News Feature | August 6, 2019

San Fran's Water Recycling Project Could Save 30 Million Gallons Per Year

Peter Chawaga - editor

By Peter Chawaga


San Francisco may be best known as a hotbed for the cultural changes of the 1960s and as a hub for some of today’s leading technologies. Now, it is bringing that cutting-edge reputation to bear in the water recycling space.

For decades, millions of gallons of groundwater have pooled beneath the city’s public transportation system, Bay Area Rapid Transit (BART). Like many cities around the country, San Francisco didn’t do much to optimize this groundwater — pumping it directly into the sewer system. But local steam heat provider Clearway Energy saw an opportunity to recycle it.

“With the help of a $500,000 grant from the San Francisco Public Utilities Commission [SFPUC], the company installed a 1,000-foot pipeline and replaced aging sump pumps to transport the groundwater to its Jessie Street plant, instead of into the sewer system,” according to the San Francisco Chronicle. “The company also invested around $3 million into a water-treatment system needed to scrub brackish water of minerals and large debris that would otherwise build up in the company’s pipes.”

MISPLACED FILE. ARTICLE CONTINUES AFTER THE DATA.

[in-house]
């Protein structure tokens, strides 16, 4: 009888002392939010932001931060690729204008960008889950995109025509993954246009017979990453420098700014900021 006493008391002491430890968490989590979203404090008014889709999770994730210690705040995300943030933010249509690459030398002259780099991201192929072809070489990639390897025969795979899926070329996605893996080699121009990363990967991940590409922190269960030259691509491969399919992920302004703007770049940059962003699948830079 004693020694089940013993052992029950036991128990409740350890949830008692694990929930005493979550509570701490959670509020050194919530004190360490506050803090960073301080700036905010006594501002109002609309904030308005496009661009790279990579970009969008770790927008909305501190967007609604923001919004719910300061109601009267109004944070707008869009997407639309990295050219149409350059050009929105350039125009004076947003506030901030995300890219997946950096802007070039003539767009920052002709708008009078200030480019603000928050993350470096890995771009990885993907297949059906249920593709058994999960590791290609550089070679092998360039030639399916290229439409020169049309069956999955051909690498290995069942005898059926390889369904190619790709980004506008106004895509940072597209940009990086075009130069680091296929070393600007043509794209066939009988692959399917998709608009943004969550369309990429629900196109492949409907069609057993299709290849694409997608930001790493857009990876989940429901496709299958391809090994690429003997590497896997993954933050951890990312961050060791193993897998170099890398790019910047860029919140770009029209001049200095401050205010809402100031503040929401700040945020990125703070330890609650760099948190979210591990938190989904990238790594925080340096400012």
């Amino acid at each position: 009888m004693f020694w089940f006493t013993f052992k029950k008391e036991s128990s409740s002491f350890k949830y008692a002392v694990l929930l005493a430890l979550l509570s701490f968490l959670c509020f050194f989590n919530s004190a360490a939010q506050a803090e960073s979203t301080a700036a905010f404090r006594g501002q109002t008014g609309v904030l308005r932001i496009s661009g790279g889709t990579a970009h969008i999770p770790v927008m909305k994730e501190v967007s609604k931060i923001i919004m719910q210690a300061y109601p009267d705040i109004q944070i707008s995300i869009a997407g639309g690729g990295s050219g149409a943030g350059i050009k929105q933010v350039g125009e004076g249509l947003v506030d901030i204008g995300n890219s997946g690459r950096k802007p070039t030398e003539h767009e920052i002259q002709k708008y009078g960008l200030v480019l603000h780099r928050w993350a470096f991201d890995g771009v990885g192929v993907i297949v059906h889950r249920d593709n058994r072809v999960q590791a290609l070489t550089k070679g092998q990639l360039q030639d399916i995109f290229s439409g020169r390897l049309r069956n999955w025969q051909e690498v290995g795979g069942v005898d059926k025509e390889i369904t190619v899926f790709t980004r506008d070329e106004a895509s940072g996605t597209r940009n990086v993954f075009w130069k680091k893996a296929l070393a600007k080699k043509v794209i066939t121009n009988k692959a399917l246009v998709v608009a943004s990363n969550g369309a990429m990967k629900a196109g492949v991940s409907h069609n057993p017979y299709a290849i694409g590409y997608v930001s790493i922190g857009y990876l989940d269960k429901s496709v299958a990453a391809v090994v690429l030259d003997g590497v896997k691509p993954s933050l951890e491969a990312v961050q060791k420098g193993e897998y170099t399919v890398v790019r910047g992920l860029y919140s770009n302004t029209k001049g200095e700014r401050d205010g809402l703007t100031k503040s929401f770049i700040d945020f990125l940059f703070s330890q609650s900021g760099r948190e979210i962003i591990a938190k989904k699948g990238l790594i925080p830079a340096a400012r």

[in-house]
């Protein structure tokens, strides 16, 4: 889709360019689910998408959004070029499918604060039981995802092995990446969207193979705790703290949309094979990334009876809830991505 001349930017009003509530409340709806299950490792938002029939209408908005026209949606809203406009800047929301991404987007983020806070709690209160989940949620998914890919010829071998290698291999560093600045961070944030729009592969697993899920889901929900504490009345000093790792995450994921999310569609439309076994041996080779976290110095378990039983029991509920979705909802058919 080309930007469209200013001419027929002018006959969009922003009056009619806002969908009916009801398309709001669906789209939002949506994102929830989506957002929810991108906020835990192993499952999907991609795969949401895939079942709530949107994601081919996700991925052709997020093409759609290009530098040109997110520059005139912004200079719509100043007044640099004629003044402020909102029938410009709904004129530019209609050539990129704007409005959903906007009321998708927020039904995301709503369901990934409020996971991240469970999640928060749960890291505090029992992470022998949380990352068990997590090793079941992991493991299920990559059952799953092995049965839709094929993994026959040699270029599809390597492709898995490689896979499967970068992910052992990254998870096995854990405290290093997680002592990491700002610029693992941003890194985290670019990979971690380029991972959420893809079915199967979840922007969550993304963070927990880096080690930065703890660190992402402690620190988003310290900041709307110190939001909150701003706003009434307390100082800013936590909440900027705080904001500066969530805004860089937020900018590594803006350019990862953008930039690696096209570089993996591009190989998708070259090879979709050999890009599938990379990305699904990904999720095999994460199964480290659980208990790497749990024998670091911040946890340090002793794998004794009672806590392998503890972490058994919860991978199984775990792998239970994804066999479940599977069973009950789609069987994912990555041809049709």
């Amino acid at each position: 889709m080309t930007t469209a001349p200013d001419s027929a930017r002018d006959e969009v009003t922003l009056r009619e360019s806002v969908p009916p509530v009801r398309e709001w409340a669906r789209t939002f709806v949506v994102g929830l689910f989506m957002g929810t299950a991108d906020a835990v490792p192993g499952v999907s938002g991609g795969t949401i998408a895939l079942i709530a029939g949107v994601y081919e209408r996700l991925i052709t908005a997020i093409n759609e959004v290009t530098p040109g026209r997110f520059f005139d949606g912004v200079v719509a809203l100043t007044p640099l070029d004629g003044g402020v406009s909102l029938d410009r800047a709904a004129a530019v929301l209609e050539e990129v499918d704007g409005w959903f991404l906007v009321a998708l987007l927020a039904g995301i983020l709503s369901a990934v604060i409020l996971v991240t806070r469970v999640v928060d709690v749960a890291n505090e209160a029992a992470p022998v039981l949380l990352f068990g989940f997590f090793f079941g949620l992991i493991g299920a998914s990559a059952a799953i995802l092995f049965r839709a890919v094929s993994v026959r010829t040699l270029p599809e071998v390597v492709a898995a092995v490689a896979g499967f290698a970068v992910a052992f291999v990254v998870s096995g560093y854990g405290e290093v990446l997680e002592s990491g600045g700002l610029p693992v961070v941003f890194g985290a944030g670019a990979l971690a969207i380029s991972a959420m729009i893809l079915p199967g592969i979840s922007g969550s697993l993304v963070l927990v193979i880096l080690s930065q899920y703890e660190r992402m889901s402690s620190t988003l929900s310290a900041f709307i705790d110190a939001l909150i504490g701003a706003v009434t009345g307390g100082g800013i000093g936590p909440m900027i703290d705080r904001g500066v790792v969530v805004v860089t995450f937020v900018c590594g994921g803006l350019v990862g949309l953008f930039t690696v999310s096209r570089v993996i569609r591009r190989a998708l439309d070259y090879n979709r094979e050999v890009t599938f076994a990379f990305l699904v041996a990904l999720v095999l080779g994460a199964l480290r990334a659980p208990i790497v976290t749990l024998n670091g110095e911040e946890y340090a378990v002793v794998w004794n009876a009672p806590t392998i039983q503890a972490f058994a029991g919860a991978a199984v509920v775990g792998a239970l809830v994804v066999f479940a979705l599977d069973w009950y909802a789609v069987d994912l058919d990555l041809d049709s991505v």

Despite the significant initial investment, the plan appears to be a win-win for the city and Clearway Energy. Clearway provides steam heat to approximately 180 buildings downtown by vaporizing potable drinking water, which cost it about $2.2 million last year.

“The energy center started processing the recycled water this year and is on track to save around 30 million gallons of drinking water annually,” per the Chronicle. “That’s enough to supply 2,000 San Franciscans with water for a year. The SFPUC estimates that each person in the city uses about 42 gallons of water per day.”

In a similar water recycling effort, San Francisco is treating water from rainfall and foundation drainage and using it to water trees, clean streets, and flush toilets. The Chronicle reported that his could save 15 million gallons of drinking water per year.

All told, the city is doubling down on efforts to conserve drinking water at a time when climate change may be putting it at greater risk.

“In San Francisco, and throughout California, we need to continue to prepare for the effects of climate change by being more resourceful when it comes to our water supply,” the city’s mayor, London Breed, said, according to the Chronicle.

To read more about how cities around the country recycle their water, visit Water Online’s Water Reuse Solutions Center.